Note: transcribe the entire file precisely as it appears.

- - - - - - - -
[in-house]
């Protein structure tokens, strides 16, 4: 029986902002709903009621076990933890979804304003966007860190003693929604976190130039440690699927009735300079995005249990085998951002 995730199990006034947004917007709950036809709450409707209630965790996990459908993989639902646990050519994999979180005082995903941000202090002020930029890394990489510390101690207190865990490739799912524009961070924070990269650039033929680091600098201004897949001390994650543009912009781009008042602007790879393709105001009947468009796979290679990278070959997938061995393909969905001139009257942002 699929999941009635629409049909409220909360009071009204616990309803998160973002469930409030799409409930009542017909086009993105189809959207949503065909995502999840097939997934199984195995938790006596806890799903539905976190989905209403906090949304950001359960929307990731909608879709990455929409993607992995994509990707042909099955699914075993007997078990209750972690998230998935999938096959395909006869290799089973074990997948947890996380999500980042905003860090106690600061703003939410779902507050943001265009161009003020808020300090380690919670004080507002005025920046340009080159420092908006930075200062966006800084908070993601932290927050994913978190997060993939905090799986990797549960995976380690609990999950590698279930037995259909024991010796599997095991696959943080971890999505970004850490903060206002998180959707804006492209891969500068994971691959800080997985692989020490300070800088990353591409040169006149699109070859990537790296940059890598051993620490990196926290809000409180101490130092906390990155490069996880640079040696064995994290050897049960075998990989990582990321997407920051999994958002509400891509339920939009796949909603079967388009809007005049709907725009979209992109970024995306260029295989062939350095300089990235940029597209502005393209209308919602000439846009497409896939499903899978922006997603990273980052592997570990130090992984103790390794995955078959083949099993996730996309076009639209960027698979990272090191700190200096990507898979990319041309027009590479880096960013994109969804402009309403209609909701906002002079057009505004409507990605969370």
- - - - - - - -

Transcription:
[in-house]
């Protein structure tokens, strides 16, 4: 029986902002709903009621076990933890979804304003966007860190003693929604976190130039440690699927009735300079995005249990085998951002 995730199990006034947004917007709950036809709450409707209630965790996990459908993989639902646990050519994999979180005082995903941000202090002020930029890394990489510390101690207190865990490739799912524009961070924070990269650039033929680091600098201004897949001390994650543009912009781009008042602007790879393709105001009947468009796979290679990278070959997938061995393909969905001139009257942002 699929999941009635629409049909409220909360009071009204616990309803998160973002469930409030799409409930009542017909086009993105189809959207949503065909995502999840097939997934199984195995938790006596806890799903539905976190989905209403906090949304950001359960929307990731909608879709990455929409993607992995994509990707042909099955699914075993007997078990209750972690998230998935999938096959395909006869290799089973074990997948947890996380999500980042905003860090106690600061703003939410779902507050943001265009161009003020808020300090380690919670004080507002005025920046340009080159420092908006930075200062966006800084908070993601932290927050994913978190997060993939905090799986990797549960995976380690609990999950590698279930037995259909024991010796599997095991696959943080971890999505970004850490903060206002998180959707804006492209891969500068994971691959800080997985692989020490300070800088990353591409040169006149699109070859990537790296940059890598051993620490990196926290809000409180101490130092906390990155490069996880640079040696064995994290050897049960075998990989990582990321997407920051999994958002509400891509339920939009796949909603079967388009809007005049709907725009979209992109970024995306260029295989062939350095300089990235940029597209502005393209209308919602000439846009497409896939499903899978922006997603990273980052592997570990130090992984103790390794995955078959083949099993996730996309076009639209960027698979990272090191700190200096990507898979990319041309027009590479880096960013994109969804402009309403209609909701906002002079057009505004409507990605969370």